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Dental Public Health Activities: Descriptive Summaries

Coalition for Oral Health for the Aging

Practice Number: 25010
Submitted By: Coalition for Oral Health for the Aging (COHA)
Submission Date: January 2016
Last Reviewed: January 2016
Last Updated:
Best Practice Approach Example Coalition for Oral Health for the Aging
 

The mission of the Coalition for Oral Health for the Aging (COHA; www.micoha.org) of Michigan is to improve the oral health of older people through advocacy, professional education, public education, and research by focusing on prevention, health promotion, and evidence-based practices.  This mission is achieved through COHA’s organizational goals: 1) to be a resource for providers of care for the aging and special needs populations; 2) to promote the implementation of policies that support evidence based strategies that provide optimal oral health for the aging; and 3) to develop collaborative partnerships that address the oral health needs of the aging and special needs populations.

COHA workgroups are established to accomplish projects and tasks.  The current workgroups include Research Workgroup, Education Workgroup, Communications and Development Workgroup, Providers and Practice Models Workgroup, and Aging Issues Workgroup. 

Projects of the Aging Issues workgroup have included lecturing to, providing consultation to, and serving on boards of health services organizations, providing assistance in the development of the Michigan Developmental Disabilities Council’s Health Issues Workgroup Oral Health Position Paper, and collaborating with an Area Agency on Aging (AAA’s) and students from the University of Michigan School of Dentistry to collect oral health care supplies which were disseminated through the AAA’s Meals on Wheels program.

The focus of education in COHA is three pronged including 1) the education of dental professionals, 2) the education of health services providers, and 3) the education of patients and their caregivers.  Identification, creation, and dissemination of educational resources for these groups have been accomplished through lecture, in print and by electronic modality. 

With the assistance of Delta Dental and the Michigan Department of Health and Human Services (MCHHS), COHA surveyed all dental professionals in the state of Michigan to determine and define current oral health care provided as well as what providers were interested in doing in the future to provide care to this population (http://www.micoha.org/vulnerable-elderly-survey.html).  From this project, MDCH developed a Vulnerable Elderly Provider Directory for the state (http://www.micoha.org/provider-directory.html).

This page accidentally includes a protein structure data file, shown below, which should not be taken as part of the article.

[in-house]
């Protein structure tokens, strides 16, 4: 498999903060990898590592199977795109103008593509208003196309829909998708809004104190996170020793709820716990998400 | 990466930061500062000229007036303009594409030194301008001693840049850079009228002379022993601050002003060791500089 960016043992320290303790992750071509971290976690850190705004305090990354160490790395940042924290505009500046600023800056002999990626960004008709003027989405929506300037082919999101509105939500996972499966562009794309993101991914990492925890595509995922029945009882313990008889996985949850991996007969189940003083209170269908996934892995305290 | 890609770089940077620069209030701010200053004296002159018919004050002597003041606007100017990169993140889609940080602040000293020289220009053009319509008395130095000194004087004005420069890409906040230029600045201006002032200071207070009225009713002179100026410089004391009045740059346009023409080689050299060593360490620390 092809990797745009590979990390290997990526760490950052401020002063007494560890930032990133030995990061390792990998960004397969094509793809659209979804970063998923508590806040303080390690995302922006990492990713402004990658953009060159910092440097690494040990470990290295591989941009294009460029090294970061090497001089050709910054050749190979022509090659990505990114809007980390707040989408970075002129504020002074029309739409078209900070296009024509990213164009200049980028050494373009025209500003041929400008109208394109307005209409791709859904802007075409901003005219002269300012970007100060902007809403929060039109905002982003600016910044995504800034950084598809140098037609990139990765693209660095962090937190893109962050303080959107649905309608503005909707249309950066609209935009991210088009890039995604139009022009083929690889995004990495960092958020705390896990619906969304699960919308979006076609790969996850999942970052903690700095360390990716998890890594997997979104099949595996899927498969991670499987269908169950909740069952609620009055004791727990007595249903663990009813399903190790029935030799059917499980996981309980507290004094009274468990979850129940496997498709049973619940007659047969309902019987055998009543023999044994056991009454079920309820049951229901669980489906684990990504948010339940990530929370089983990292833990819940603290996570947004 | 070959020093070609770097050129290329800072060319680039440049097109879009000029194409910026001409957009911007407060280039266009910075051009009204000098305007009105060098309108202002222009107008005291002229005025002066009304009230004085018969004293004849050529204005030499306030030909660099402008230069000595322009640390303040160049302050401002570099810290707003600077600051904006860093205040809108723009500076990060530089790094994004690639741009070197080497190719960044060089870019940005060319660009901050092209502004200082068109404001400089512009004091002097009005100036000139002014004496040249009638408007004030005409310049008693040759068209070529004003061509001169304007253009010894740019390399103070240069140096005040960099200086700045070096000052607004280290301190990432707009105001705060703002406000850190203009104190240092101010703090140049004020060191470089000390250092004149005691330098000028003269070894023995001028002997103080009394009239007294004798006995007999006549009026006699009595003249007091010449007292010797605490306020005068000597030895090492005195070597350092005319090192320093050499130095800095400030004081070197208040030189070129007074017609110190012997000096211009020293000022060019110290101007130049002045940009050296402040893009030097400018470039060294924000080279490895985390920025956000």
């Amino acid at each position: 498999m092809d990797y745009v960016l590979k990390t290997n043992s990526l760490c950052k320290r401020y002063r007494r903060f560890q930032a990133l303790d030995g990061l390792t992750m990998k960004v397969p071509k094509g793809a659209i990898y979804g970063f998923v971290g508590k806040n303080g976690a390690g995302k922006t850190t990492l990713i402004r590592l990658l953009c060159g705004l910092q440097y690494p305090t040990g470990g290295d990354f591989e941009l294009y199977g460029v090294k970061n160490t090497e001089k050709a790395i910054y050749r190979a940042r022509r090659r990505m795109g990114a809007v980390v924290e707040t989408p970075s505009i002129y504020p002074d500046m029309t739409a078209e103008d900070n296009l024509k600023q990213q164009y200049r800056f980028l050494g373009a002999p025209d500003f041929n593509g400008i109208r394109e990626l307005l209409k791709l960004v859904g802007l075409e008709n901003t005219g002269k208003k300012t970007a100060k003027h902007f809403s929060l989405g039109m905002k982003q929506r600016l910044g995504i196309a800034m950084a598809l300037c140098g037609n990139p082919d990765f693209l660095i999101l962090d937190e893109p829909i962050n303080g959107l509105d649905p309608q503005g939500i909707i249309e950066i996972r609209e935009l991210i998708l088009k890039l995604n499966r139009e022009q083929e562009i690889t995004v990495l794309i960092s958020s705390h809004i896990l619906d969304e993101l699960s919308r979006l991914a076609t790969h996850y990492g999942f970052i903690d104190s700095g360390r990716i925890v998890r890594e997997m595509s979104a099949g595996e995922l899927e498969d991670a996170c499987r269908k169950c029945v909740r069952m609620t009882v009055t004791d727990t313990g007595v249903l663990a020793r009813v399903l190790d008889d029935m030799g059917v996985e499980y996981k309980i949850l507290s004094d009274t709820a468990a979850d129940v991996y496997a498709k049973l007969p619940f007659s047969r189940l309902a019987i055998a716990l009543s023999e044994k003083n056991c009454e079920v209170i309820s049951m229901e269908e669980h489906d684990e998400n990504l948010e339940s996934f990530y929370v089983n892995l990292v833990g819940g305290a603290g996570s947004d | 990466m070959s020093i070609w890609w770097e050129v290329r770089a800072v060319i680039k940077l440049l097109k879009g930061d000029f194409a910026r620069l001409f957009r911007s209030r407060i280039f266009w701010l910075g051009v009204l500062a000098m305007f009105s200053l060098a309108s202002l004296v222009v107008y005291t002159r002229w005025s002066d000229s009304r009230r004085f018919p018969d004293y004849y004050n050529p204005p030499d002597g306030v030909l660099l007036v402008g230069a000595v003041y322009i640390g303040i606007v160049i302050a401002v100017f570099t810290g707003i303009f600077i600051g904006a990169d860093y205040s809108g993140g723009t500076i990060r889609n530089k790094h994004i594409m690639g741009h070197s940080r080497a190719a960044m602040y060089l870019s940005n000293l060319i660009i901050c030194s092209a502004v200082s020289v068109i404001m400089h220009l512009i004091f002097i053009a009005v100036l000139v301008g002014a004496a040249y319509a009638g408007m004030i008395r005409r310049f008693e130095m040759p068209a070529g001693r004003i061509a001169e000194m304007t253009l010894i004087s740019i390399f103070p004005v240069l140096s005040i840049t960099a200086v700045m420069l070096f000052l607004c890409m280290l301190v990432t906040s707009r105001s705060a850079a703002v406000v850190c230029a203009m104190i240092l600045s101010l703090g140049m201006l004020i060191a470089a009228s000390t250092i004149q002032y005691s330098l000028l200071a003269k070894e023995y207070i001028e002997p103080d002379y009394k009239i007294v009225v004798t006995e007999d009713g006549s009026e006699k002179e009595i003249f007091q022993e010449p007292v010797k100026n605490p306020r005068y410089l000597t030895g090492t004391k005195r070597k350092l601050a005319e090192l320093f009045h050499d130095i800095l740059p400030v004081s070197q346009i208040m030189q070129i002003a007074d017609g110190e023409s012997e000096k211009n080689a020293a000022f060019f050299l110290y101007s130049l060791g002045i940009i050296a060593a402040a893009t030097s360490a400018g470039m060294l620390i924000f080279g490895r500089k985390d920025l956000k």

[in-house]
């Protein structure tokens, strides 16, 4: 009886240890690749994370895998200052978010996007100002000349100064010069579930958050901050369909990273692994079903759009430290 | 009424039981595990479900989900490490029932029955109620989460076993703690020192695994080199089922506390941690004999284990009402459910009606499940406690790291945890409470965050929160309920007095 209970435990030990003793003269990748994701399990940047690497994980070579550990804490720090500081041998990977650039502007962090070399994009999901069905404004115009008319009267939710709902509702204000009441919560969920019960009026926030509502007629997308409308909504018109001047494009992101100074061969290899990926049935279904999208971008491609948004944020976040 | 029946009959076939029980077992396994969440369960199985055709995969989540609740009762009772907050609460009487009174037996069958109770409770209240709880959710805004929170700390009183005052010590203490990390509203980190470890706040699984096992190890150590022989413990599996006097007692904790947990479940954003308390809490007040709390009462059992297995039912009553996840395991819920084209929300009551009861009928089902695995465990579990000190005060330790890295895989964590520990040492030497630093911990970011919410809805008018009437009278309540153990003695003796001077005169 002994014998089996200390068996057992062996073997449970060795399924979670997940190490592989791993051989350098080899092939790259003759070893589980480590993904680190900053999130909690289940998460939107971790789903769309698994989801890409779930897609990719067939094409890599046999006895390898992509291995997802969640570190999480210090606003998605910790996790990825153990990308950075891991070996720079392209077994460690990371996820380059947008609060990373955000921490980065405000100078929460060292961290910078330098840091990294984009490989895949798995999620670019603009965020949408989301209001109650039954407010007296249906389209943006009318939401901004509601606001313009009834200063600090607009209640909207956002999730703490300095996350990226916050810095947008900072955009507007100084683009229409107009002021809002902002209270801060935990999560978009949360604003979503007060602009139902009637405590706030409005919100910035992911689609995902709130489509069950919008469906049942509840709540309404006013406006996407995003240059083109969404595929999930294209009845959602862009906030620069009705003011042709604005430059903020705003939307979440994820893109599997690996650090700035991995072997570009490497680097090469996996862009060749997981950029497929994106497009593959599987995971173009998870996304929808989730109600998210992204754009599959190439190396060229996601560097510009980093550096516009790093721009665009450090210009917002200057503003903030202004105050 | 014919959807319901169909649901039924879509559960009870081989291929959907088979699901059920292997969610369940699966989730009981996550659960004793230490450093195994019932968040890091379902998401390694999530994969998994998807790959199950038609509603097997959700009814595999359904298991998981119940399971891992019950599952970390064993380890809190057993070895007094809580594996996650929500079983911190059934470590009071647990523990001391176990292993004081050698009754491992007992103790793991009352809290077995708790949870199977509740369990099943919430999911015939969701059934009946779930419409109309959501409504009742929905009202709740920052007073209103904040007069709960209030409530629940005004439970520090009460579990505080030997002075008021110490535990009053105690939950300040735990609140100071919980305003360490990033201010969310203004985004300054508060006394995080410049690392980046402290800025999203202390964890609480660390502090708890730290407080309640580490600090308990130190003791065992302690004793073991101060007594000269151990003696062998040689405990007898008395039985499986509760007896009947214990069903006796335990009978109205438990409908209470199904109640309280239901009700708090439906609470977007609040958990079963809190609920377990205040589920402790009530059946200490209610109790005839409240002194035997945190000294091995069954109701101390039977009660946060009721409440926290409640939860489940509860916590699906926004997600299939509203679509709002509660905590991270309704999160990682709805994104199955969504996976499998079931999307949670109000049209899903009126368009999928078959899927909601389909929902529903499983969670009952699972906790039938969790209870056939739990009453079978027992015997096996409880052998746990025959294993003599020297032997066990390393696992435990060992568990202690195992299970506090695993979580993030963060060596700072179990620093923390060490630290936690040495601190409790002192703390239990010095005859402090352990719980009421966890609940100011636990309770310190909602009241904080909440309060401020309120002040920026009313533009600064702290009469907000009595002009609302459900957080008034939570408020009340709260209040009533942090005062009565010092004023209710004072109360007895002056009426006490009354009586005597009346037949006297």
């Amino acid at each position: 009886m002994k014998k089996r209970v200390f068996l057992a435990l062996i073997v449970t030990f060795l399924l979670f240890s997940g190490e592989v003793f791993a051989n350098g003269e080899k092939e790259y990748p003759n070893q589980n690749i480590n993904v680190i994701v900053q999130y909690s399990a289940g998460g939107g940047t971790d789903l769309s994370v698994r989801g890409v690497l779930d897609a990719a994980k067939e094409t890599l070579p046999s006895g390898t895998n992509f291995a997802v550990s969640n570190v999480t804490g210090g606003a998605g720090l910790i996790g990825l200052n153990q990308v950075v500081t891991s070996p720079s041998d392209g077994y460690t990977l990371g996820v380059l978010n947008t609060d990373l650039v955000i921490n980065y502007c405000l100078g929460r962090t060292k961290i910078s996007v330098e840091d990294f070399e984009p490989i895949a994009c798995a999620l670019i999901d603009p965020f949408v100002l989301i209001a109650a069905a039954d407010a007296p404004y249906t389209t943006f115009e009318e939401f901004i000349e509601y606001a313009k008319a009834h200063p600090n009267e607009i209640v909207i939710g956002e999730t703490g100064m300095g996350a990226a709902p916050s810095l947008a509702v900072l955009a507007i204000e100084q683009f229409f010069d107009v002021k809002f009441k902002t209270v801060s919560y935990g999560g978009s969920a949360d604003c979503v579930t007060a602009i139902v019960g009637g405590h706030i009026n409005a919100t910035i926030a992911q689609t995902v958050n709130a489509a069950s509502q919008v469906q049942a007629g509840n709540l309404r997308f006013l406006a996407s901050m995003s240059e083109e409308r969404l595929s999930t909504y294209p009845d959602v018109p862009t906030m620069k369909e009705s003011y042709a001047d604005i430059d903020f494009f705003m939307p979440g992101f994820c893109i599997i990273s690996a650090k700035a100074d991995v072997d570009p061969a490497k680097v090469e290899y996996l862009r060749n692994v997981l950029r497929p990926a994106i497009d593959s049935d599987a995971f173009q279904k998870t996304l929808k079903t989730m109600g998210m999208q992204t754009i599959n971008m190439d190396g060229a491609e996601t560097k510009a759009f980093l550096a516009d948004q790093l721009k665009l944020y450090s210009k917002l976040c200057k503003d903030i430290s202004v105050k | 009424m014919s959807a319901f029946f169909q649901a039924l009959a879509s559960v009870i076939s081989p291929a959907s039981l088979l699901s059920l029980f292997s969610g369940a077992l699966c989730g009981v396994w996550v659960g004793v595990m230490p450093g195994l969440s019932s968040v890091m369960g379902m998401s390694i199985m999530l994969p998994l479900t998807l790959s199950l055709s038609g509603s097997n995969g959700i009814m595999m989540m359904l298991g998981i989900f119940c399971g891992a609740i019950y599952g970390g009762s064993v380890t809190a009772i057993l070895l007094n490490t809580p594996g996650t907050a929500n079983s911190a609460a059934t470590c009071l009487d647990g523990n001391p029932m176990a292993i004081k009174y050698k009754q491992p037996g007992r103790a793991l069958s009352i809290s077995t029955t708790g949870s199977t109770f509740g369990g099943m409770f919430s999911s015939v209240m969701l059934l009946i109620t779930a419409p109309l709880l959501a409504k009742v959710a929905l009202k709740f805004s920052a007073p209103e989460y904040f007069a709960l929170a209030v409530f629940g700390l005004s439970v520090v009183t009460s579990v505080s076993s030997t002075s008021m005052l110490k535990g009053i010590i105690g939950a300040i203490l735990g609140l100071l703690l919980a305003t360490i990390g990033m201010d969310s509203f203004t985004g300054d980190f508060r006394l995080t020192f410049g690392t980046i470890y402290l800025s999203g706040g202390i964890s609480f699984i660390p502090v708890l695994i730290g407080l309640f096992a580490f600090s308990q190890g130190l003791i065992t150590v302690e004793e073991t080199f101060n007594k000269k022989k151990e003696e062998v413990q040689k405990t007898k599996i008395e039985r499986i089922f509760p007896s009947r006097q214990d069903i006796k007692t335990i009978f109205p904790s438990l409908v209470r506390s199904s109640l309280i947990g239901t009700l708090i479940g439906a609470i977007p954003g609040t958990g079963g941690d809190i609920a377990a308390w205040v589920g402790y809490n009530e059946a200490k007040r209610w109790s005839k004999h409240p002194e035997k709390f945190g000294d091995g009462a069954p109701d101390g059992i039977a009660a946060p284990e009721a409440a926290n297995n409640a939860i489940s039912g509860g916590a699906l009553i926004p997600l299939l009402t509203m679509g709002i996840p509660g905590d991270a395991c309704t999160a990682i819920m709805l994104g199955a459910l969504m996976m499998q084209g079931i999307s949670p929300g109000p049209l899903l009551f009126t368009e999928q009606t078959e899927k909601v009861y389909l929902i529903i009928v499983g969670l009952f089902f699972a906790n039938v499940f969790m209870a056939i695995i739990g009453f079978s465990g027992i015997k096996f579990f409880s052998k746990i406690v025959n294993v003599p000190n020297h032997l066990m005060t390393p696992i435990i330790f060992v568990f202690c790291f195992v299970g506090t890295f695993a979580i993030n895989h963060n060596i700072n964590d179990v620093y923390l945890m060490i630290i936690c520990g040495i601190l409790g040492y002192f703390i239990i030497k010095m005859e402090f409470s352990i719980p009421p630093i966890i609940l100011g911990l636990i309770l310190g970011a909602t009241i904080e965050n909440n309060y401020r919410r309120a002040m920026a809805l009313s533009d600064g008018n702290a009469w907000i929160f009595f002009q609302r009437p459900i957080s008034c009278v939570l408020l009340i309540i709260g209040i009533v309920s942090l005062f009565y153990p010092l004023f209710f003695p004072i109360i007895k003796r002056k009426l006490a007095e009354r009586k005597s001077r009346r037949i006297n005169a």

In collaboration with non-profit agencies, COHA has sponsored Dental Days which utilize a Michigan Public Act 161 model for hygienists to provide care to underserved populations.

Lessons Learned:

The activities of COHA described above are intimately linked and are a progression of working through identification of access to care challenges and of resources available and interested in addressing these issues.  The doors opening and networking opportunities continue to grow.  Not all persons in the fields of dentistry, aging, and government are interested and able to participate, but there are plenty of stakeholders wanting to move forward but are unable on their own to connect to collaborative partners.

The need for access to oral health care for the aging is a national challenge.  The Coalition for Oral Health for the Aging is a piece of the larger puzzle that must be put together to address the oral health care for the aging of our nation.  At state levels as well as at the national level COHAs including stakeholders beyond the dental profession must be established to work collaboratively to prepare for the challenges in caring for an ever growing and increasingly dentate population group.

Although there were many positive outcomes, there have been challenges to implementing certain strategies because of philosophical disagreements relating to proposed legislation of mobile dentistry and regulation of collaborative practice programs.  It has been critical that COHA not promote the mantra of the organizations of some of its members over others.  These disagreements cannot be easily resolved.  Therefore, it has been critical for COHA to focus on its priorities of education and improving access care.  Through its activities, COHA has been able elucidate some of the challenges and improvements that regulations and legislation can have on access to oral health care for the aging. 

Contact Person(s) for Inquiries:

Elisa M. Ghezzi, DDS, PhD, Chair, Coalition for Oral Health for the Aging, 26024 Pontiac Trail, South Lyon, MI  48178, Telephone: 734-358-0275, Fax: 855-778-2780, Email: eghezzi@comcast.net

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